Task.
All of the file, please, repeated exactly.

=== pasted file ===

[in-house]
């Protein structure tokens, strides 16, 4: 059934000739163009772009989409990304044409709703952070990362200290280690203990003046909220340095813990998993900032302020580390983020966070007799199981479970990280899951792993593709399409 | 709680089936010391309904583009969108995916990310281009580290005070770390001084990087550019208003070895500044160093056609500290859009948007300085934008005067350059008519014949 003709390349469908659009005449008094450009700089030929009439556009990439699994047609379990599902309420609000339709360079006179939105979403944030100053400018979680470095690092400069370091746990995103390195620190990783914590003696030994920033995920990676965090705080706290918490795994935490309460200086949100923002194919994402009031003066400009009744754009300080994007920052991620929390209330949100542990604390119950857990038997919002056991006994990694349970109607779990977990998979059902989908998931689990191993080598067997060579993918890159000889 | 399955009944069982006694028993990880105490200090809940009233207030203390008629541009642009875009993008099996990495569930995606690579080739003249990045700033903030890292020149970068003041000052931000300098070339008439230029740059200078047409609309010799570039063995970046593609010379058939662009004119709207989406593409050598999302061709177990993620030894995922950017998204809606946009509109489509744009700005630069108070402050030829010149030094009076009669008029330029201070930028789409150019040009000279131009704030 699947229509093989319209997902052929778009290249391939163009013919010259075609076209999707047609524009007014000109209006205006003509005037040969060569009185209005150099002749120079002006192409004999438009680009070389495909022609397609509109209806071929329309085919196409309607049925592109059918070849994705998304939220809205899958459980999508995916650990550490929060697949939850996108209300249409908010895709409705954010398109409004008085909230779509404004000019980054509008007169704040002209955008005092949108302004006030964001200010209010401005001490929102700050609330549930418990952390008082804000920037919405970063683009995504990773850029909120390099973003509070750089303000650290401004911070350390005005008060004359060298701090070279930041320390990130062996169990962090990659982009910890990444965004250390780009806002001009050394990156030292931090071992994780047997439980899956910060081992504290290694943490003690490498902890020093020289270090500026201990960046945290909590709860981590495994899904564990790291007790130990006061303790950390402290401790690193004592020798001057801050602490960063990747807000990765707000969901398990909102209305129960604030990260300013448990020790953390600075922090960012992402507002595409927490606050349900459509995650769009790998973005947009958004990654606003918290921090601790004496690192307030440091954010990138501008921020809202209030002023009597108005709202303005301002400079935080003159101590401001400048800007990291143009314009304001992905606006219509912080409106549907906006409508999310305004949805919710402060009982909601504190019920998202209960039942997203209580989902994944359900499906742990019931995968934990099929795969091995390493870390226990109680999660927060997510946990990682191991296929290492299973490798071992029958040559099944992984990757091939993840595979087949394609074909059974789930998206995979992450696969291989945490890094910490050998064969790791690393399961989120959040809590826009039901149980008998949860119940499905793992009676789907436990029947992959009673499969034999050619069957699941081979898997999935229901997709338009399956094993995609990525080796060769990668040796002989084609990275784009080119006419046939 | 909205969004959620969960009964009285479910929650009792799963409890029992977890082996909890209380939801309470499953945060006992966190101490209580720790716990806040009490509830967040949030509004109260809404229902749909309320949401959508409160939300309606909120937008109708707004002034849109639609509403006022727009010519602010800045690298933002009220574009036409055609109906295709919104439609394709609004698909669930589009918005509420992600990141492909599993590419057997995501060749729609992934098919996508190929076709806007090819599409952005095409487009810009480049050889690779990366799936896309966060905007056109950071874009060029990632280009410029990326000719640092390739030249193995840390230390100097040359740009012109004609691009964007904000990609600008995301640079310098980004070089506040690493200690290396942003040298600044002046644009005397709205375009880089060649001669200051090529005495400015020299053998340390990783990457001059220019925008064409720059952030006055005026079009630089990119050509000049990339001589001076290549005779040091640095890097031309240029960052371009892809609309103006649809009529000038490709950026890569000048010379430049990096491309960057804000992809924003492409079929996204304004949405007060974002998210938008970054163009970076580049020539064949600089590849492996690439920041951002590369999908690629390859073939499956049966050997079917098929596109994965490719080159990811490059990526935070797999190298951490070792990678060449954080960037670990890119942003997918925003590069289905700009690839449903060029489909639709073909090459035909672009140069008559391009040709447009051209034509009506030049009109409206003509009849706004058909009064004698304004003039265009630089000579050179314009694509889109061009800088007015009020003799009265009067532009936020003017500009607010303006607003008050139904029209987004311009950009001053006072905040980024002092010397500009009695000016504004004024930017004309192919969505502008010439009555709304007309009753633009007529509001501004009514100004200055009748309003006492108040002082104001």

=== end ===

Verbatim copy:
[in-house]
């Protein structure tokens, strides 16, 4: 059934000739163009772009989409990304044409709703952070990362200290280690203990003046909220340095813990998993900032302020580390983020966070007799199981479970990280899951792993593709399409 | 709680089936010391309904583009969108995916990310281009580290005070770390001084990087550019208003070895500044160093056609500290859009948007300085934008005067350059008519014949 003709390349469908659009005449008094450009700089030929009439556009990439699994047609379990599902309420609000339709360079006179939105979403944030100053400018979680470095690092400069370091746990995103390195620190990783914590003696030994920033995920990676965090705080706290918490795994935490309460200086949100923002194919994402009031003066400009009744754009300080994007920052991620929390209330949100542990604390119950857990038997919002056991006994990694349970109607779990977990998979059902989908998931689990191993080598067997060579993918890159000889 | 399955009944069982006694028993990880105490200090809940009233207030203390008629541009642009875009993008099996990495569930995606690579080739003249990045700033903030890292020149970068003041000052931000300098070339008439230029740059200078047409609309010799570039063995970046593609010379058939662009004119709207989406593409050598999302061709177990993620030894995922950017998204809606946009509109489509744009700005630069108070402050030829010149030094009076009669008029330029201070930028789409150019040009000279131009704030 699947229509093989319209997902052929778009290249391939163009013919010259075609076209999707047609524009007014000109209006205006003509005037040969060569009185209005150099002749120079002006192409004999438009680009070389495909022609397609509109209806071929329309085919196409309607049925592109059918070849994705998304939220809205899958459980999508995916650990550490929060697949939850996108209300249409908010895709409705954010398109409004008085909230779509404004000019980054509008007169704040002209955008005092949108302004006030964001200010209010401005001490929102700050609330549930418990952390008082804000920037919405970063683009995504990773850029909120390099973003509070750089303000650290401004911070350390005005008060004359060298701090070279930041320390990130062996169990962090990659982009910890990444965004250390780009806002001009050394990156030292931090071992994780047997439980899956910060081992504290290694943490003690490498902890020093020289270090500026201990960046945290909590709860981590495994899904564990790291007790130990006061303790950390402290401790690193004592020798001057801050602490960063990747807000990765707000969901398990909102209305129960604030990260300013448990020790953390600075922090960012992402507002595409927490606050349900459509995650769009790998973005947009958004990654606003918290921090601790004496690192307030440091954010990138501008921020809202209030002023009597108005709202303005301002400079935080003159101590401001400048800007990291143009314009304001992905606006219509912080409106549907906006409508999310305004949805919710402060009982909601504190019920998202209960039942997203209580989902994944359900499906742990019931995968934990099929795969091995390493870390226990109680999660927060997510946990990682191991296929290492299973490798071992029958040559099944992984990757091939993840595979087949394609074909059974789930998206995979992450696969291989945490890094910490050998064969790791690393399961989120959040809590826009039901149980008998949860119940499905793992009676789907436990029947992959009673499969034999050619069957699941081979898997999935229901997709338009399956094993995609990525080796060769990668040796002989084609990275784009080119006419046939 | 909205969004959620969960009964009285479910929650009792799963409890029992977890082996909890209380939801309470499953945060006992966190101490209580720790716990806040009490509830967040949030509004109260809404229902749909309320949401959508409160939300309606909120937008109708707004002034849109639609509403006022727009010519602010800045690298933002009220574009036409055609109906295709919104439609394709609004698909669930589009918005509420992600990141492909599993590419057997995501060749729609992934098919996508190929076709806007090819599409952005095409487009810009480049050889690779990366799936896309966060905007056109950071874009060029990632280009410029990326000719640092390739030249193995840390230390100097040359740009012109004609691009964007904000990609600008995301640079310098980004070089506040690493200690290396942003040298600044002046644009005397709205375009880089060649001669200051090529005495400015020299053998340390990783990457001059220019925008064409720059952030006055005026079009630089990119050509000049990339001589001076290549005779040091640095890097031309240029960052371009892809609309103006649809009529000038490709950026890569000048010379430049990096491309960057804000992809924003492409079929996204304004949405007060974002998210938008970054163009970076580049020539064949600089590849492996690439920041951002590369999908690629390859073939499956049966050997079917098929596109994965490719080159990811490059990526935070797999190298951490070792990678060449954080960037670990890119942003997918925003590069289905700009690839449903060029489909639709073909090459035909672009140069008559391009040709447009051209034509009506030049009109409206003509009849706004058909009064004698304004003039265009630089000579050179314009694509889109061009800088007015009020003799009265009067532009936020003017500009607010303006607003008050139904029209987004311009950009001053006072905040980024002092010397500009009695000016504004004024930017004309192919969505502008010439009555709304007309009753633009007529509001501004009514100004200055009748309003006492108040002082104001």